Memory is a cognitive ability that encompasses a set of brain structures and processes. They are what allow children and adults to process information, store it in our minds and create memories.
Thanks to memory, children have an identity, they learn and know who they are and who the people around them are.
Thus, broadly speaking, memory serves to:
- Set, save and retrieve multiple information.
- Recognize different types of events such as family, past events, names…
- Maintain information in the time necessary to be used.
But, what types of memory exist and how to enhance memory in the little ones? We talked about all of it.
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We find different types of memory, each with a different function.
Morgado classifies these types of memory in an article published in 2005 in the Journal of Neurology , entitled “Psychobiology of learning and memory: foundations and recent advances”. Check out more interesting article on out parenting site.
Let’s get to know these types of memory and how they work in children:
1) Sensory memory
Sensory memory is one that comes to us through the senses . It is a very brief memory, which lasts between 200 and 300 milliseconds, and which disappears immediately or is transmitted to short-term memory, another type of memory.
The information that we store through it remains for the time necessary for it to be treated selectively and identified in order to be able to process it later.
Its function has to do with “the here and now “ , with everything that happens in the present moment and to what you have to react in real time. The information that children store through it can be visual, auditory, olfactory, tactile, etc.
2) Short-term memory
The next type of memory is short-term memory, which operates when certain information has been selected and attended to in sensory memory.
This information goes into short-term memory. Its capacity is limited (we can store between five and nine elements or stimuli through it).
It has two functions:
- Hold the information in mind when the information is not present.
- Manipulate that information allowing to intervene in other superior cognitive processes (it is what is known as working memory ).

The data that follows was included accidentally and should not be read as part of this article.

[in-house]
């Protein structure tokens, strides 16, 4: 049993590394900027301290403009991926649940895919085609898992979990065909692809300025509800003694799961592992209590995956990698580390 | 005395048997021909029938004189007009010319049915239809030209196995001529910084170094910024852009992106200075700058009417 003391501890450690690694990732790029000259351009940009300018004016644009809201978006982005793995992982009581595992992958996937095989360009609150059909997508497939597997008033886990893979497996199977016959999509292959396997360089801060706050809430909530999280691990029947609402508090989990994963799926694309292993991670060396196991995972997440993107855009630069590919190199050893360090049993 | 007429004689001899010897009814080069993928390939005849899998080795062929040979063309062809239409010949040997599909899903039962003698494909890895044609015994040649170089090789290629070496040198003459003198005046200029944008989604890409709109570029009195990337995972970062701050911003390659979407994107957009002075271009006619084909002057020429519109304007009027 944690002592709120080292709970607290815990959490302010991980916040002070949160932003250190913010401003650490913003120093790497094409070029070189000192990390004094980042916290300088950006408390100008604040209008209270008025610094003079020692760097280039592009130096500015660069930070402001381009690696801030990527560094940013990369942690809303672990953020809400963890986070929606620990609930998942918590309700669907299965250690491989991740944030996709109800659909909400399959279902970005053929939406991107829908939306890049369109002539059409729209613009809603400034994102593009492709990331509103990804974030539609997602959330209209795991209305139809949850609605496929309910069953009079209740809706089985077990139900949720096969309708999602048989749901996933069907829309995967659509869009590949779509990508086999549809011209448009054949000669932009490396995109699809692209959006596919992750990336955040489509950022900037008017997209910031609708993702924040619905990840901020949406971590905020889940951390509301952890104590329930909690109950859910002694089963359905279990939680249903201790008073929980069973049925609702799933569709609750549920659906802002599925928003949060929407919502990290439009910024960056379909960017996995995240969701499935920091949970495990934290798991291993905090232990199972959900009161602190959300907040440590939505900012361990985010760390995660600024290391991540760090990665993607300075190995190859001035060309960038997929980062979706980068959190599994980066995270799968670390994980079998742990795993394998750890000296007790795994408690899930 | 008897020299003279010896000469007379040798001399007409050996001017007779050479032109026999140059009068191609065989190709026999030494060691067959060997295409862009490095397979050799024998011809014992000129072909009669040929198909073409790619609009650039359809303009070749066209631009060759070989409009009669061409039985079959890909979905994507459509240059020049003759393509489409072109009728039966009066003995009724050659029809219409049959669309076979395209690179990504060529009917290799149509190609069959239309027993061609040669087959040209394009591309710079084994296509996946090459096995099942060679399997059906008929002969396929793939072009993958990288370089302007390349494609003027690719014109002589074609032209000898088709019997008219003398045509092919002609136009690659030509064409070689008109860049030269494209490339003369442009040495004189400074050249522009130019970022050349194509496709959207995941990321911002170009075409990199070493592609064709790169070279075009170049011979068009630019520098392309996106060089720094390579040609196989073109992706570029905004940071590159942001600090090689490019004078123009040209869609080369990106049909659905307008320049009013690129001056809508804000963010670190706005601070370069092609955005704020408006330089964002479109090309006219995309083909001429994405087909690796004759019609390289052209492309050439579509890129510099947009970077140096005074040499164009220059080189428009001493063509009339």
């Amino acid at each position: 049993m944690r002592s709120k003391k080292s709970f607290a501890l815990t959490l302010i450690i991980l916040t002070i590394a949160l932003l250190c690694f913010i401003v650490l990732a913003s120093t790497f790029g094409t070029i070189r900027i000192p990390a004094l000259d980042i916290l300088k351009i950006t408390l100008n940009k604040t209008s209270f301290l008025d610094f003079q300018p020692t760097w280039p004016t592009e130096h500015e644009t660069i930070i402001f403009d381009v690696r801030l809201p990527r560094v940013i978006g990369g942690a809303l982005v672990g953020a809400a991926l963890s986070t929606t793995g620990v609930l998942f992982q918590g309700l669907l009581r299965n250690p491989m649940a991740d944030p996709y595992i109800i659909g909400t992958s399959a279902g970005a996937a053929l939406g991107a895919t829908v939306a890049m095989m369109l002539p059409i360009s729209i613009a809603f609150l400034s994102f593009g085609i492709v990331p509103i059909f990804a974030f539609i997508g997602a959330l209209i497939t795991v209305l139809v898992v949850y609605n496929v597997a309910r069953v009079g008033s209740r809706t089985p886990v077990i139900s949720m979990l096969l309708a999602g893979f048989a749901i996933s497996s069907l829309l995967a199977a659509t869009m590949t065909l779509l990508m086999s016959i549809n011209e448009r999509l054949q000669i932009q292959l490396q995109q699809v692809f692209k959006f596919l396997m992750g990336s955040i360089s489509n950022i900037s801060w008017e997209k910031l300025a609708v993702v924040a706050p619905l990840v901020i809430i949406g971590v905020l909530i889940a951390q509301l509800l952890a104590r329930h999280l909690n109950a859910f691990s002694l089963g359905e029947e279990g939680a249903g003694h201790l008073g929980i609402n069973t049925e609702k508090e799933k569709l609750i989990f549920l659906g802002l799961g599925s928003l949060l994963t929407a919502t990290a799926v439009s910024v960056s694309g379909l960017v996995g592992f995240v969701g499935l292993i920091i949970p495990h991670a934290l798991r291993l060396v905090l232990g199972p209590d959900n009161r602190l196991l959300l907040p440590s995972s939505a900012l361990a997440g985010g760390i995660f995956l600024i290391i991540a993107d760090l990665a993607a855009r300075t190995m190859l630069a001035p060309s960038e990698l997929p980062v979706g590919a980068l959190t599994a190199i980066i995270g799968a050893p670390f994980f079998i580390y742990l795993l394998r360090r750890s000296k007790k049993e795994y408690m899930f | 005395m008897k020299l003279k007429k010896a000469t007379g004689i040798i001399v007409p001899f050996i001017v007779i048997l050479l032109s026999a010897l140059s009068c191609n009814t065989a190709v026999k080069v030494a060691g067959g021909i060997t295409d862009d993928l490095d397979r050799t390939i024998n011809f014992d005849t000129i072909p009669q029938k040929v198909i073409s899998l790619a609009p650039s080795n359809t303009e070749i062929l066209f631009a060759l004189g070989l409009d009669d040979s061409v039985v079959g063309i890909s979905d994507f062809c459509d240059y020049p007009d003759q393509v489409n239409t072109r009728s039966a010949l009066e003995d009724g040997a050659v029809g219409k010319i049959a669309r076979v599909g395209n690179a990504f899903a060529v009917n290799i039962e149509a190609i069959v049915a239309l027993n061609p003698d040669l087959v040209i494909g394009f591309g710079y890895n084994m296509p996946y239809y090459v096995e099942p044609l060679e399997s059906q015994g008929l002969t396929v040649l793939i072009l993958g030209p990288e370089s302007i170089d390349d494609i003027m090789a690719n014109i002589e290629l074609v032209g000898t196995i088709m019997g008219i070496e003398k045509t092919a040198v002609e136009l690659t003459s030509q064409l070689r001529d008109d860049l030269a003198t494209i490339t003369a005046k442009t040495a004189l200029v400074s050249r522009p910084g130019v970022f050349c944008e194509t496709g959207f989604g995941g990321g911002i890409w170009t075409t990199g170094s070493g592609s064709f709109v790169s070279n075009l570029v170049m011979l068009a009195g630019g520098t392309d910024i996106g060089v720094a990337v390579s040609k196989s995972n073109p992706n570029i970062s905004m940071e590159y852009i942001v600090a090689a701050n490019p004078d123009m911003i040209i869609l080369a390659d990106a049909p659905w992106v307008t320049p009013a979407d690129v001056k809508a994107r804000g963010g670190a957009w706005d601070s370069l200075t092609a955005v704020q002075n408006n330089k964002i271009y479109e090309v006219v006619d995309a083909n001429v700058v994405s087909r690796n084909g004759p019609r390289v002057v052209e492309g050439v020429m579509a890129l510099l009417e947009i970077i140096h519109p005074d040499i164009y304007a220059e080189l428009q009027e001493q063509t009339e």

3) Long-term memory
Long-term memory is what allows children to store information in a lasting way. This can be of two types:
- 3.1) Implicit long-term memory
Implicit memory is stored unconsciously. It is involved in learning various skills and is activated automatically . An example of an action that children perform through it is learning to ride a bicycle .
- 3.2) Explicit long-term memory
Explicit memory is associated with consciousness or, at least, with conscious perception.
It allows children to know places, things, people and everything that this means. In turn, this is divided into:
- Semantic memory : the information that children accumulate throughout their lives , in relation to historical events, the names of people or capitals, etc. It is necessary to use the language .
- Episodic memory : it is the memory that allows children to have memories of their lives (it is autobiographical memory, for example, remembering what their first day of school was like) .
4) Retrograde memory
Beyond the types of memory that Morgado raises, we also find retrograde and anterograde memory.
In the case of retrograde, we are talking about the one that allows us to evoke past memories (especially distant memories ).
5) Anterograde memory
In contrast, anterograde memory is what allows children to learn and create new memories (that is, it goes “back to front”).
How to enhance the different types of memory in children
We give you some ideas to promote the different types of memory in childhood:
listen and tell stories
The activity of reading and telling stories, a good habit before going to sleep, is a good way to help children develop their memory.
We can try reading a story to them and then asking them to explain the most relevant facts of it . They can even do a written summary.
Taking advantage of this activity, they can also try to invent different endings for the same story, which encourages their imagination .
Cards to promote memory
Cognitive stimulation cards are also a good resource to stimulate memory in children.
We leave you a couple of examples of cards that can be useful, to work memory but also attention.